Uncontrollable Mystery on the Bestial Floor

A Yeats poem about the Magi helps us transition out of Christmas and back into our work lives.

Posted in Yeats (William Butler) | Tagged , , , , | Leave a comment

If They Lose, Irish Can Turn to Poetry

Even if they lose the national championship game, the Fighting Irish of Notre Dame have Ireland’s poetic legacy to fall back on.

Also posted in Joyce (James), Swift (Jonathan) | Tagged , , , , , , , , , , , | 2 Comments

Great Political Novels Not Agenda Driven

Great political novels are rich in spiritual attitude. Poor ones are agenda driven.

Also posted in Conrad (Joseph), Dostoevsky (Fyodor), Ginzburg (Natalia), Gordimer (Nadine), James (Henry), Llosa (Vargas), Naipaul (V.S.), Pamuk (Orhan), Roth (Philip K.), Stendahl, Turgenev (Ivan) | Tagged , , , , , , , , , , , , , , , , , , | 7 Comments

The Terrible Beauty of Political Fanatics

In “Easter, 1916,” Yeats gives us a framework for understanding the ambivalence of Muslim moderates towards protesters.

Posted in Yeats (William Butler) | Tagged , , , , | 2 Comments

Yeats and a Prayer for My Granddaughter

Yeats’s “Prayer for My Daughter” has questionable sexual politics but points to deep truths.

Posted in Yeats (William Butler) | Tagged , , , | 1 Comment

A Poem for Those Feeling Dragged Down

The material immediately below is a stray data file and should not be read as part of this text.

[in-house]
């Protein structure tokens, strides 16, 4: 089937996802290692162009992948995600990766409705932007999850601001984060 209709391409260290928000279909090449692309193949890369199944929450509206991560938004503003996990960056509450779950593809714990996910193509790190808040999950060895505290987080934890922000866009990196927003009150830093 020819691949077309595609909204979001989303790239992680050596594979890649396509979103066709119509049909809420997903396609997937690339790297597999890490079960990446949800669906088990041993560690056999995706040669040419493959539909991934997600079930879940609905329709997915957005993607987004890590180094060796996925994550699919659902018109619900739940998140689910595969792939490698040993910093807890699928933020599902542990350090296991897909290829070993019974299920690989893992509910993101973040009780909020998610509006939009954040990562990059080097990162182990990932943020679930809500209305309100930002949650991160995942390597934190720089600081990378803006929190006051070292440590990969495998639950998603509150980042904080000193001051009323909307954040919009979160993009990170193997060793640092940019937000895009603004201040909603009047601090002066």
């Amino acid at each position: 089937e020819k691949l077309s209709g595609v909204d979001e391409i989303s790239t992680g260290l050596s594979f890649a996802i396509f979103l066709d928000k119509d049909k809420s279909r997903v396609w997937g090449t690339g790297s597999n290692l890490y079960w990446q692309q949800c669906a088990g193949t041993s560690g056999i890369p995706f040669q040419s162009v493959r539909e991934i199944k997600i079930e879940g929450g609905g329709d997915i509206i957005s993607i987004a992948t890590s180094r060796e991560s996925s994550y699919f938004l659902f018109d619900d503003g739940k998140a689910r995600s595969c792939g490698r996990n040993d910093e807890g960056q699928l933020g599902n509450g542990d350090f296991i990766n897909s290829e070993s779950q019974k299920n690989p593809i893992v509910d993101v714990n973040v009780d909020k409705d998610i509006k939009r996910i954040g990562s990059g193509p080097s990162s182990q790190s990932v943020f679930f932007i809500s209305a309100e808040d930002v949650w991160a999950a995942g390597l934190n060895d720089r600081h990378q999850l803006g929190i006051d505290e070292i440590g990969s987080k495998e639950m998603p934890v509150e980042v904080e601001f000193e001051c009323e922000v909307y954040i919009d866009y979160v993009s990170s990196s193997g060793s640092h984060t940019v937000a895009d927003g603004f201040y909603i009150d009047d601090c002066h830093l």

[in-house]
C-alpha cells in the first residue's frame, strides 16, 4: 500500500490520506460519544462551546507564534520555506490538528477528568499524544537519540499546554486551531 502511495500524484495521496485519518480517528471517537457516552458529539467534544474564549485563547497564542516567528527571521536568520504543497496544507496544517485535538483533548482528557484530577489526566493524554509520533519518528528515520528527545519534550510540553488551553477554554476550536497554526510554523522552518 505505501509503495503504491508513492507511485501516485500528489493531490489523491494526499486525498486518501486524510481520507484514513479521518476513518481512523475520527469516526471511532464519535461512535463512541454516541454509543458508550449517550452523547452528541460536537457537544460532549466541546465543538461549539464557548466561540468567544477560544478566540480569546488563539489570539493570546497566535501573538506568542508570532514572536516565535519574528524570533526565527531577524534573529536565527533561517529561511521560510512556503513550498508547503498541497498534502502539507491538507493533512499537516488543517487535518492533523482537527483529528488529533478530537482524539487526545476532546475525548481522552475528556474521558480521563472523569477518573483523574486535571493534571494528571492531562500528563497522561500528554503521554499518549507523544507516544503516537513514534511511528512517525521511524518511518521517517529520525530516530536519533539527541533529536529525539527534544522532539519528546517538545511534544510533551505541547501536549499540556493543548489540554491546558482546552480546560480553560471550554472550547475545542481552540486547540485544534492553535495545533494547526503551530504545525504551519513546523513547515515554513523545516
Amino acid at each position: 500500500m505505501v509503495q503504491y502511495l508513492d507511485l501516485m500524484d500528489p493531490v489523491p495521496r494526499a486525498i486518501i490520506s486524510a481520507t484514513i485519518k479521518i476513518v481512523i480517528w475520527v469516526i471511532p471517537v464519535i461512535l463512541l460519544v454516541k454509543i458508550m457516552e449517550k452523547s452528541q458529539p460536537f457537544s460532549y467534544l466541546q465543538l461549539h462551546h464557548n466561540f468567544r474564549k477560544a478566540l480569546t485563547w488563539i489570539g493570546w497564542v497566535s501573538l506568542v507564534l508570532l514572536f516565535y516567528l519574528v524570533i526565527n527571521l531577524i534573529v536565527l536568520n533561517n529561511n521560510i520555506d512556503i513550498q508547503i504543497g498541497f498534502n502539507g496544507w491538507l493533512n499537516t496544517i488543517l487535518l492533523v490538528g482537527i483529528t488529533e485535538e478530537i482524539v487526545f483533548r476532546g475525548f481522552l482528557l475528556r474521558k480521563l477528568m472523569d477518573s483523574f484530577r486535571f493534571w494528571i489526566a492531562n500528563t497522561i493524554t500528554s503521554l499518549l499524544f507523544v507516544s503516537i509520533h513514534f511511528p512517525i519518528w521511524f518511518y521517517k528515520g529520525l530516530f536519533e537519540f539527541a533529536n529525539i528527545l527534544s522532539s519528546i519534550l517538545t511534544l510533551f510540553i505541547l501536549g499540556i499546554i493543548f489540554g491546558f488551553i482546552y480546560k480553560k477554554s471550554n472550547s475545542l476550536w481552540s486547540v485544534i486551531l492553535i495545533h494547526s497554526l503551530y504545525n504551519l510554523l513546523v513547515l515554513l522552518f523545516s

In “The Fascination of What’s Difficult,” William Butler Yeats gives us a poem that will help get us through end-of-the-year workplace fatigue.

Posted in Yeats (William Butler) | Tagged , , , | 10 Comments

At 60, a Comfortable Old Scarecrow

Having just turned 60, I’ve been thinking of Teiresias. Wise though the blind seer may be, his advice doesn’t help others that much. Aging, in other words, appears to require humility.

Also posted in Eliot (T.S.), Euripides, Johnson (Samuel), Sophocles | Tagged , , , , , , , , , | Comments closed

Poetry to Read at a Hippy Wedding

Today is my wedding anniversary so you get to hear how I wove poetry into the ceremony. W. B. Yeats, Archibald MacLeish, D.H. Lawrence, and the Song of Solomon all made appearances. Get ready for time travel back to a very different era.

Also posted in Bible, Lawrence (D. H.), MacLeish (Archibald) | Tagged , , , , , , , , | Comments closed

Slouching towards Bethlehem?! Get a Grip

“We are starting to wonder whether Congressional Democrats lack the courage of their convictions, or simply lack convictions,” stated a recent New York Times editorial. The editorial was displeased that the Democrats were afraid of standing up against the Bush tax cuts, due to expire by the end of this year. What with cowardly Democrats […]

Posted in Yeats (William Butler) | Tagged , , , | Comments closed


  • Literature is as vital to our lives as food and shelter. Stories and poems help us work through the challenges we face, from everyday irritations to loneliness, heartache, and death. Literature is meant to mix it up with life. This website explores how it does so.

    Please feel free to e-mail me [rrbates (at) smcm (dot) edu]. I would be honored to hear your thoughts and questions about literature.

  • Sign up for weekly newsletter

    Your email will not be shared or sold.
    * = required field

    powered by MailChimp!
  • Twitter Authentication data is incomplete